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Paul Carr: So there’s a guy called Nicholas Jackson who's starting a new site, which will describe to journalists how to pitch to certain publications. If you want to pitch Playboy, Rolling Stone, whatever, a bit like MediaBistro used to do, when it was in its heyday, before Laurel Touby sold the site. He emailed me and said, "We're doing this and would you be interested in writing one for Not Safe for Work?" And I said, "Of course. I don't have anything else to do." Except of course I still haven't got round to it and I just said to Chris earlier, before the show, "Well, fuck it, we'll just talk about it on the show and then we'll just transcribe what we say and send that to him. It will be just as accurate.”

Chris Goscinski: “Fuck it, we'll do it live.”

Paul: Anyway, a few people have asked us, "Do you have freelancers? How does it work?" It's something I want to talk about because the answer is: No, we don't really take freelance contributions. By which I mean, We don't have a set plan. We don't have a document we can send you to tell you what we want. We don't have an answer to the question, "What kind of stuff are you looking for?"

That being said, we do commission articles from people who aren’t yet full-time staffers. Jason Walsh is a freelancer, for example. His day job is with the Christian Science Monitor. All of our full-time people did start out as freelancers. We definitely do take freelancers. We just don't have a policy. If we did, though, it would be this. First of all, I laugh every time we get a submission or an email from someone who says, "I'm not a subscriber to Not Safe for Work, but I would love…."

Chris: Oh God, yes.

Paul: "… I would love to submit something. Can you tell me what you're looking for?" The answer is, "I'm looking for people who have read Not Safe for Work."

Chris: “That’s a good rule if you’re applying for any job.”

Paul: That said, we have had people who have applied for jobs, who clearly have not read Not Safe for Work. Those people, let's agree, are idiots. Freelancers, I understand that it's $3.00 a month. And, if you're a freelancer, you might not have $3.00 a month. But, in that case, Not Safe for Work is not for you because you pretty much have to understand what we're about.

Second thing, no we don't have a particular angle; we're not looking for any particular pieces. We have staff writers. We have plenty of stuff coming in but I would like you to subscribe to Not Safe for Work, read it, and have a great idea.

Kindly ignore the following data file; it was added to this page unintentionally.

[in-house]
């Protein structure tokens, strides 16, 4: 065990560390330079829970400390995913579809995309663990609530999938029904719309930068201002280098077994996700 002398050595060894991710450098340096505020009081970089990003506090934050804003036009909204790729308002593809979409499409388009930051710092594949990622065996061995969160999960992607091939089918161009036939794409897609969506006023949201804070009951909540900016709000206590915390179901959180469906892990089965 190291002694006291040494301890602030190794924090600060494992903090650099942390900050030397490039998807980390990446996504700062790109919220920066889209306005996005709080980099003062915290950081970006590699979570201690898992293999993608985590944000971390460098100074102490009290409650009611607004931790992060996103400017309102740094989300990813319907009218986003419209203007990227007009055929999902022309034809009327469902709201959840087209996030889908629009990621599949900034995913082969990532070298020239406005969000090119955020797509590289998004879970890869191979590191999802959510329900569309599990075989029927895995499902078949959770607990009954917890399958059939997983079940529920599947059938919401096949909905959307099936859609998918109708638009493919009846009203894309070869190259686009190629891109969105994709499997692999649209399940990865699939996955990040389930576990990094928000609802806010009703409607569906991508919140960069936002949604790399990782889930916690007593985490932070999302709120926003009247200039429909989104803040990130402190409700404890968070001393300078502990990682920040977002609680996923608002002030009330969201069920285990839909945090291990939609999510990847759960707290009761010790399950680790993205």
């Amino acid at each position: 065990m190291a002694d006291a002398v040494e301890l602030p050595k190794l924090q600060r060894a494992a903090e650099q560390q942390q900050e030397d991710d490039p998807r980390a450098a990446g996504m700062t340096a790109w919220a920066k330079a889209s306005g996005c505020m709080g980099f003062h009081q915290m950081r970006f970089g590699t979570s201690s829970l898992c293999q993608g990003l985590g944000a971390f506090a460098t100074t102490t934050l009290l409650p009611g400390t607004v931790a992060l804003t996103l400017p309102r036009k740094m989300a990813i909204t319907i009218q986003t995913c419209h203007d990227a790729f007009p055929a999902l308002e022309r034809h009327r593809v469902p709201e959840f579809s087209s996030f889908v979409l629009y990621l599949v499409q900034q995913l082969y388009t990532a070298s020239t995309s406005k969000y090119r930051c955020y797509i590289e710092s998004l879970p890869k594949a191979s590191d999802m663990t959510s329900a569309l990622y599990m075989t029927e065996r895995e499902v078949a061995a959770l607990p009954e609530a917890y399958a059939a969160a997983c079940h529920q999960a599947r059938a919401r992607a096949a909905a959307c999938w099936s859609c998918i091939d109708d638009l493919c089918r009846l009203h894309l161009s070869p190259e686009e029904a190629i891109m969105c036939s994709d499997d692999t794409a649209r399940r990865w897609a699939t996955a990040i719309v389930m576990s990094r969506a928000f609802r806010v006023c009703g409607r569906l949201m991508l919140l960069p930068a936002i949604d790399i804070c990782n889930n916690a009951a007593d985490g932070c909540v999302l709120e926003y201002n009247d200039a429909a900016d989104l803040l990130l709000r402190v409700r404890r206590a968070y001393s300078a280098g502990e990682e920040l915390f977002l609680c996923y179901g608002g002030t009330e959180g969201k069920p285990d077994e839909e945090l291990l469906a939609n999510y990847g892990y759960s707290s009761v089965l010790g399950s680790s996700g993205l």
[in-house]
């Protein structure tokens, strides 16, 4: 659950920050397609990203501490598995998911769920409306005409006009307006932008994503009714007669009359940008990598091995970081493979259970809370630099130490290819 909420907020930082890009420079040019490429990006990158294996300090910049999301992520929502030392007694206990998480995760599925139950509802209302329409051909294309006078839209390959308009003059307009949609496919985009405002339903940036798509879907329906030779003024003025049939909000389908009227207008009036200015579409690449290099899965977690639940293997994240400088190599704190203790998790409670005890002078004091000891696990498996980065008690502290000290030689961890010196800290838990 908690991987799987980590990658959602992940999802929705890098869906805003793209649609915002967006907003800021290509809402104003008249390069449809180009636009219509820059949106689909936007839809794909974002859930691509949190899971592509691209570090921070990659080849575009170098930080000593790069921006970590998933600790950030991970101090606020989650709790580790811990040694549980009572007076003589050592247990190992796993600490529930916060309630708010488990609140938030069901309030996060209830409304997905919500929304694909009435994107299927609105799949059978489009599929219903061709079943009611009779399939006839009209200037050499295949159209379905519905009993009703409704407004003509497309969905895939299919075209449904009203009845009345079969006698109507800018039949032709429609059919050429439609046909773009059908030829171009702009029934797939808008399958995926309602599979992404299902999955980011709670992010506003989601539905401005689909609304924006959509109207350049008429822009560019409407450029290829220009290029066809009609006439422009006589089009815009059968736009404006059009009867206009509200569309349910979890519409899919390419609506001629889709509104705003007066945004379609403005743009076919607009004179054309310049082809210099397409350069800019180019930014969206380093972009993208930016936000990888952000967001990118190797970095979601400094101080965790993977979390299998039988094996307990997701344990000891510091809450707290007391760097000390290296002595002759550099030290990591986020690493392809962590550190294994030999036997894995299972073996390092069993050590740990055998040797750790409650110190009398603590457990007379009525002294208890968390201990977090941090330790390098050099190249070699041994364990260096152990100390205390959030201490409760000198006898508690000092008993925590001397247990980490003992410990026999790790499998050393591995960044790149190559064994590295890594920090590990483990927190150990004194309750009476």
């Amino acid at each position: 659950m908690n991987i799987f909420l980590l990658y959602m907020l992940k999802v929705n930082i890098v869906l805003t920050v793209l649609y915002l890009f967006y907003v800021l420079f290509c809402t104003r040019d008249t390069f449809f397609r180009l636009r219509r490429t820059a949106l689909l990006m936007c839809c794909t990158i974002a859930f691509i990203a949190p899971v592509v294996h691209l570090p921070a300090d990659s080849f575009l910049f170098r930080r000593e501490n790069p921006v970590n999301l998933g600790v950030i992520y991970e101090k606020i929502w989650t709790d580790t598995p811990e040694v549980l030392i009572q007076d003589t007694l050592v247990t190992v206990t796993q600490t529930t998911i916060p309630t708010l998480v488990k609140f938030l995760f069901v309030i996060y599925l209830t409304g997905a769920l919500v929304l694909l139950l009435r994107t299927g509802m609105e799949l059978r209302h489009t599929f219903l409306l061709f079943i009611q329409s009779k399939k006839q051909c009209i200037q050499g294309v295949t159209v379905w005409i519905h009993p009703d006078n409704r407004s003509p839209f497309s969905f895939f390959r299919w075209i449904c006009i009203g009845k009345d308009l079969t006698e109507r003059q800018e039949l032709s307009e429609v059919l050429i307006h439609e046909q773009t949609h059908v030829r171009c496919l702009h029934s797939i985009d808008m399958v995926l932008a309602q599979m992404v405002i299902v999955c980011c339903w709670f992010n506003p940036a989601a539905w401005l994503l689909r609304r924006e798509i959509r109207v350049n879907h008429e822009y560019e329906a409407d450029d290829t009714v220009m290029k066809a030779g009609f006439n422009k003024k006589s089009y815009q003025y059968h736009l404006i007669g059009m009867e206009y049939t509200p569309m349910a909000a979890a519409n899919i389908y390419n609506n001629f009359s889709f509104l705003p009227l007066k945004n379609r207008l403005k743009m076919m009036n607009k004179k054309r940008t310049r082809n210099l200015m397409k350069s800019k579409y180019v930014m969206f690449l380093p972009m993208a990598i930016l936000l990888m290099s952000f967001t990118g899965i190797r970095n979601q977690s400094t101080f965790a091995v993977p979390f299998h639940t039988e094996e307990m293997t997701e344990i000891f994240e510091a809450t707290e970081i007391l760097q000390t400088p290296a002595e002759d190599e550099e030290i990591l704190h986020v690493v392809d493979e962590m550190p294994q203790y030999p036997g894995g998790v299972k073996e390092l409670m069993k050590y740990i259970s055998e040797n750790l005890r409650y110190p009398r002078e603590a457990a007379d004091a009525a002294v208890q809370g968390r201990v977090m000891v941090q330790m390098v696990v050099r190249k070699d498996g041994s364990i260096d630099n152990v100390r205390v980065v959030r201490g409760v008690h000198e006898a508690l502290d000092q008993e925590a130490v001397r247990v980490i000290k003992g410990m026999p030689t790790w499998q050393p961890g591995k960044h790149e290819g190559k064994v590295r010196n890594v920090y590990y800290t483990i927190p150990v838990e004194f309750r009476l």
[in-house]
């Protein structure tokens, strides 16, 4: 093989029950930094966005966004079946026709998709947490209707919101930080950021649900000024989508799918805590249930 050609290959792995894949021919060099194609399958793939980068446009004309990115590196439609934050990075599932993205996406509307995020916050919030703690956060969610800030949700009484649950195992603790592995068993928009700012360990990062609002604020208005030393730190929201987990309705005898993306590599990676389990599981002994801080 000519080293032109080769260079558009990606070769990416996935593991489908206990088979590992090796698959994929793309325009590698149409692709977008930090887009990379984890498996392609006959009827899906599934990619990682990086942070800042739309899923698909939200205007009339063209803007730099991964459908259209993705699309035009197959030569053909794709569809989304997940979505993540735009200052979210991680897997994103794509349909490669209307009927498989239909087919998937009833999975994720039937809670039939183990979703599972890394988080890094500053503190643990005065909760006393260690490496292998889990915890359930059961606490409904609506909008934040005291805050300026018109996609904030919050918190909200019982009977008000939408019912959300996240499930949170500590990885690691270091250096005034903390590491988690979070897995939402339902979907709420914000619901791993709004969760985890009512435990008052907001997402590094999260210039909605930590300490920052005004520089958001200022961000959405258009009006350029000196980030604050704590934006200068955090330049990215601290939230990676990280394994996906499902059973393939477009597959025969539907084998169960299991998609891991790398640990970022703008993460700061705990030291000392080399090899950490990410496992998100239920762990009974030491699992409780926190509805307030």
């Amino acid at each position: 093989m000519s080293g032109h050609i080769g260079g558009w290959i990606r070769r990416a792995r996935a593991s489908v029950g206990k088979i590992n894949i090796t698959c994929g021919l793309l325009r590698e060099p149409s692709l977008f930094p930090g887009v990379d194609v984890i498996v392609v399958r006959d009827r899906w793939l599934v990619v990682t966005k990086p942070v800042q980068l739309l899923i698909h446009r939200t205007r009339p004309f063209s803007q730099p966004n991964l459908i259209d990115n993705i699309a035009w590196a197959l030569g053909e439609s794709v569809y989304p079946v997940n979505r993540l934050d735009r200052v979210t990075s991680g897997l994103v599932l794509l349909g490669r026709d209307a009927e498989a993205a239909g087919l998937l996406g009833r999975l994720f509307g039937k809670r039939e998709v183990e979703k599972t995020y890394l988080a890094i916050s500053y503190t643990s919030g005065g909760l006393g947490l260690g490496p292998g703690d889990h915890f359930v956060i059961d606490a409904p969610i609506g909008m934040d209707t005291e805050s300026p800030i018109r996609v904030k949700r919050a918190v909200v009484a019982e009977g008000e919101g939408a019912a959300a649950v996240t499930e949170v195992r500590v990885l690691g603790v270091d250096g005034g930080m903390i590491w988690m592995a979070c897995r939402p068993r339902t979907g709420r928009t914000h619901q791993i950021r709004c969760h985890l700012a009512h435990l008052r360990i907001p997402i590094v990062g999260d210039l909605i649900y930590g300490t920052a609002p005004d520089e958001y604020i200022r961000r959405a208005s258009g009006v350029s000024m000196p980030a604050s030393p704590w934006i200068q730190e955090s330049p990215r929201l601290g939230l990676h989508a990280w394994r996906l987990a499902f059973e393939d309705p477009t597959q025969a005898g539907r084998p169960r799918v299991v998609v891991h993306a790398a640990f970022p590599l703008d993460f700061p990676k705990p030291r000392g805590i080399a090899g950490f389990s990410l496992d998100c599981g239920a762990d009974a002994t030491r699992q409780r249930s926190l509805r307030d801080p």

If you pitch us a great idea, I don't care how much it costs to do. I don't care who you've written for before. I don't care about anything else. If you have a great idea and I believe that you can write it, we will commission you right out of the gate.

We've commissioned people to do 10,000 words out of the gate. We've commissioned people to do big pieces for us who have never written for us before. Which brings me to the next question: What do we pay?

The answer to that is a little open ended, too. The stump speech answer is $1 a word. I try to get in around that, if I can, especially for new contributors. That having been said, the print stuff often pays more than that.

We also send people to places. We pay for travel. We pay for expenses.

We certainly pay people more than $1 a word but I would be lying if I said we don't sometimes pay people less than that.

Sometimes, if an idea doesn't require much research, but they file 600 words on something where we've asked for 300, they're not getting $600. We aim for about $1.00 a word, if we can. Clearly, we don't always hit that.

Chris: It's not a guessing game the entire time.

Paul: No, well, basically, you pitch me an idea. We'll have a conversation about it. We'll figure out how much it's going to cost, in terms of your time and the expenses, and then we will agree you'll go and write the story and then we'll pay you. We pay really fucking quickly, by the way. That's the answer I have. It's not very exciting. It's not very interesting. Nicholas asked the question and that is my answer.

Chris: I think the subscriber part is the most important part.

Paul: We will never commission you if you are not a subscriber. I'm sorry. I know that sounds like, well, you have to pay us in order for us to consider your pitch. It isn't that. It genuinely isn't that. It is a question of there being no universe in which you are going to be able to write in a Not Safe for Work-appropriate style if you haven't read Not Safe for Work and haven't been reading it probably for a little while. That's the answer.

Chris: OK, I’ll get that transcribed.

Paul: Great. Print. Send. Done.

Paul Carr, the founder and editor-in-chief of NSFW Corporation, is the author of The Upgrade: A Cautionary Tale of a Life Without Reservations and Bringing Nothing to the Party: True Confessions of a New Media Whore. Follow him @paulcarr.

Are you an editor who is considering assembling a Pitching Guide to help freelance writers break into your publication? Or a writer with sights set on a specific magazine or website not covered in our ongoing series? Email editor@thefirstbound.com and we'll see if we can help you out.

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